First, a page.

The sunny title track was the second single, and while the efficiently glossy surface of this well-written contemporary country song (written by Matraca Berg, Gary Harrison and Harry Stinson) somehow sounds a little soulless to me, it was very radio-friendly and became Martina’s first #1 hit.

Surprisingly, the last couple of singles failed to repeat this success, even though they are siginifiantly better songs. ‘Phones Are Ringing All Over Town’ is a dramatic ballad (written by Marc Beeson, Kim Vassy and David McKechnie) about a complacent cheating husband’s discovery that he has crossed one line too many and the marriage is over with “nothing to be said”. It was only just a top 30 hit despite the excellence of both song and vocal.

‘Swingin’ Doors’ only just crept into the top 40, but deserved much better. Written by Chapin Hartford, Bobby Boyd and Jim Foster, it is a ballsy, sardonic response to a man the protagonist realizes has been stringing her along with empty promises. The doors to her heart are about to be closed to him. Banked harmonies help to sell the song’s defiance.

The final single (and my favourite), ‘Cry On The Shoulder Of The Road’ peaked at 26. It is in fact one of my favorite Martina McBride recordings ever. It was written by Matraca Berg and Tim Krekel, and portrays a woman whose marriage has reached such a desperate state she just leaves with no destination in mind:

Rollin’ out of Bakersfield
My own private hell on wheels
But this time I’m gone for good…

It makes me feel a little low
Steel guitar on the radio
when its kind of scary teh way these truckers fly
So this is how leaving feels
Drinking coffee and making deals
With the One above to get me through the night

Cause there ain’t no telling what I’ll find
But I might as well move on down the line
There ain’t no comfort to be found in your zip code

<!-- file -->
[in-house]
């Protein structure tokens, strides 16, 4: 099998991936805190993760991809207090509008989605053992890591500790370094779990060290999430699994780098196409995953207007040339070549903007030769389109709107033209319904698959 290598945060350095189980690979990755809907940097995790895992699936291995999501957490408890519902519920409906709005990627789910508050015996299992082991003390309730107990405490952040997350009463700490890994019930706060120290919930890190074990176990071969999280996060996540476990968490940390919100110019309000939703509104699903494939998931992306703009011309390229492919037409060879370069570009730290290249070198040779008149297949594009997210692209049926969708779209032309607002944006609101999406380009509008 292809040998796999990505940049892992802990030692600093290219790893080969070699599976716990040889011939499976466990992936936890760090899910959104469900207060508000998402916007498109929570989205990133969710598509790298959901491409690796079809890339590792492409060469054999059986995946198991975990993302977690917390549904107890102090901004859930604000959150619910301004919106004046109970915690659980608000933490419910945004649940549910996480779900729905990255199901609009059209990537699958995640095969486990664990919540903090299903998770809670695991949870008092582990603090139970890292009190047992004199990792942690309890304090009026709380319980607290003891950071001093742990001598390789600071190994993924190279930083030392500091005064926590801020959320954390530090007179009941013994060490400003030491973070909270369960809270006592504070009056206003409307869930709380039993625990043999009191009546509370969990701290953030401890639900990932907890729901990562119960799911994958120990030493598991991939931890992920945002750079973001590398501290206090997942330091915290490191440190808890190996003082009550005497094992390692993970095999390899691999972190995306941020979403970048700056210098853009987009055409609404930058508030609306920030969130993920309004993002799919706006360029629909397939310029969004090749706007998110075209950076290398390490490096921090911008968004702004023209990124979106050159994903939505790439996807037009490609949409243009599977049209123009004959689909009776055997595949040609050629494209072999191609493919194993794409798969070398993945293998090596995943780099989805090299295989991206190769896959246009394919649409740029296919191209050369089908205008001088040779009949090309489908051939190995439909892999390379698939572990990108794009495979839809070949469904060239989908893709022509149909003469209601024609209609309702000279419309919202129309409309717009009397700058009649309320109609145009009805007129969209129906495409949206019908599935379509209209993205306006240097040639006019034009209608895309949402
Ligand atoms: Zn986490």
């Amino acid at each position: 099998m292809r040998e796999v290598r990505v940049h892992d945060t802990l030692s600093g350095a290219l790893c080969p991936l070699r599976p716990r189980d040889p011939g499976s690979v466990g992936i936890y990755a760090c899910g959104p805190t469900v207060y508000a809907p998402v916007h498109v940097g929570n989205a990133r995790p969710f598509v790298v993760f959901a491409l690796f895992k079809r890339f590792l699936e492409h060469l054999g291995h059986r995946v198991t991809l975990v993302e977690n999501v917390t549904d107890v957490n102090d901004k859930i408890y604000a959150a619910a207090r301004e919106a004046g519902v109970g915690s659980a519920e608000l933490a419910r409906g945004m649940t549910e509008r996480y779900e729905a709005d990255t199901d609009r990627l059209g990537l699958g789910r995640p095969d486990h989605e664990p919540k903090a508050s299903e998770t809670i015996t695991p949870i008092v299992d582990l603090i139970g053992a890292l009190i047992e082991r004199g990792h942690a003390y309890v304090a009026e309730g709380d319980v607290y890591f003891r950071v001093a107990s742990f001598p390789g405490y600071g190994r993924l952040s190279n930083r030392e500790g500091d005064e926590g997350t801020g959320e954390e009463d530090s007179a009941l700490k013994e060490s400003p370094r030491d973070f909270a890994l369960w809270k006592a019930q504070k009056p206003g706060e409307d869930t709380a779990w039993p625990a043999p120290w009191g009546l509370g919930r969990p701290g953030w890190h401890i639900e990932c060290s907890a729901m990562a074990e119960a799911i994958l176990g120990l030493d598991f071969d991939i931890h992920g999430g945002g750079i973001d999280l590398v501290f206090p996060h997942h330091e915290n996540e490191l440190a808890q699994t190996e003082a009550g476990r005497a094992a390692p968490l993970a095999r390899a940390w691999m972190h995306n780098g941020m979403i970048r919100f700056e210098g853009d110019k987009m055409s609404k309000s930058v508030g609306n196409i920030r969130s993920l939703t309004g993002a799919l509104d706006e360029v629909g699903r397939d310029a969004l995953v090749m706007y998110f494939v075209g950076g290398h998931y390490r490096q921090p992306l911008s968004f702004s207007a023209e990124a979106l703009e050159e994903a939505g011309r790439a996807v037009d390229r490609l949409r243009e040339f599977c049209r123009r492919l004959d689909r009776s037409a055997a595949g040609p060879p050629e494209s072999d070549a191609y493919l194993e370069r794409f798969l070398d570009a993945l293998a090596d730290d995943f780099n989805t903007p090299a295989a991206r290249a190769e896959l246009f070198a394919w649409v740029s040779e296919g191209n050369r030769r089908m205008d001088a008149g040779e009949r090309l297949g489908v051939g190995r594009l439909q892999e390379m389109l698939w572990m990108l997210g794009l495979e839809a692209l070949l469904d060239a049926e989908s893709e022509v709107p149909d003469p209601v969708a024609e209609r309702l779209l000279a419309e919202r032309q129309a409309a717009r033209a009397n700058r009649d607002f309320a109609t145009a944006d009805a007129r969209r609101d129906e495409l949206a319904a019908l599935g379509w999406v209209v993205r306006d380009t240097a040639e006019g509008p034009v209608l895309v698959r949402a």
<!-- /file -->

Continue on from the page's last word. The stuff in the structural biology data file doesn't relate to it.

I’d rather break down on the highway
With no one to share my load
Cry on the shoulder of the road

Levon Helm’s harmony lends a California country-rock feel to the chorus, while Martina’s full blooded vocal makes her sound vulnerable but determined to make her way, and a tasteful arrangement with steel guitar.

The contemporary sounding mid-tempo ‘A Great Disguise’ has Martina hiding her heartbreak behind “smoke and ice”, with a big emotional chorus. ‘Beyond The Blue’ is quite a pretty song about looking forward to getting past the sorrow of a breakup, and both are quite good.

‘All The Things We’ve Never Done’ (written by Craig Bickhardt and Jeff Pennig) is a gentle love song comparing possible missed opportunities in life with a supportive love. The similarly themed ‘You’ve Been Driving All The Time’ was overtly dedicated to Martina’s husband, whose support had been so instrumental in building her career; it is a sweet if slightly sentimental love song which affirms,

It takes a real man to take a back seat to a woman.

Another love song from the Bunch/Rose/Kennedy writing team, ‘Born To Give My Love To You’ is quite pretty with a string arrangement and multitrack harmonies from Rose and Martina herself.

An energetic cover of ‘Two More Bottles Of Wine’, the Delbert McClinton song best known by Emmylou Harris, is pretty good with a rocking vocal, some fabulous honky tonk piano from John Hobbs, and proves Martina wasn’t just a great balladeer.

This album exemplifies pop-country at its best – good, sometimes great songs, great vocals, and a production which while glossy, is not pretending to be a rock band. The overall mood is of female self-confidence and survival. Even the breakup songs focus on the woman moving on, and this positive image of being a strong woman may have been key to Martina’s success at a time when women in country music were doing better as a group than ever before.

Grade: A

Album Review: Vern Gosdin – ‘Time Stood Still’

Vern’s final studio album for Compleat was released in 1985. Produced by Vern with Robert John Jones, a songwriter probably best known for the Kendalls’ big hit ‘Thank God For The Radio’, the sound is more subtle and less dated than his previous albums. There are still some string arrangements, but far less prominent than before, while Vince Gill and Beverly Gosdin (who was, I believe, Vern’s wife at the time) provide backing vocals.

Sadly, Time Stood Still was not nearly as successful as its predecessors. The lead single, an emotive and completely convincing cover of the heartbreak honky tonk classic ‘Dim Lights, Thick Smoke (And Loud, Loud Music)’ with great harmonies and piercing fiddle, peaked at a disappointing #20. Country radio was just beginning to be more receptive to traditional sounds than it had been in the past few years, but this record may have come just a little too soon.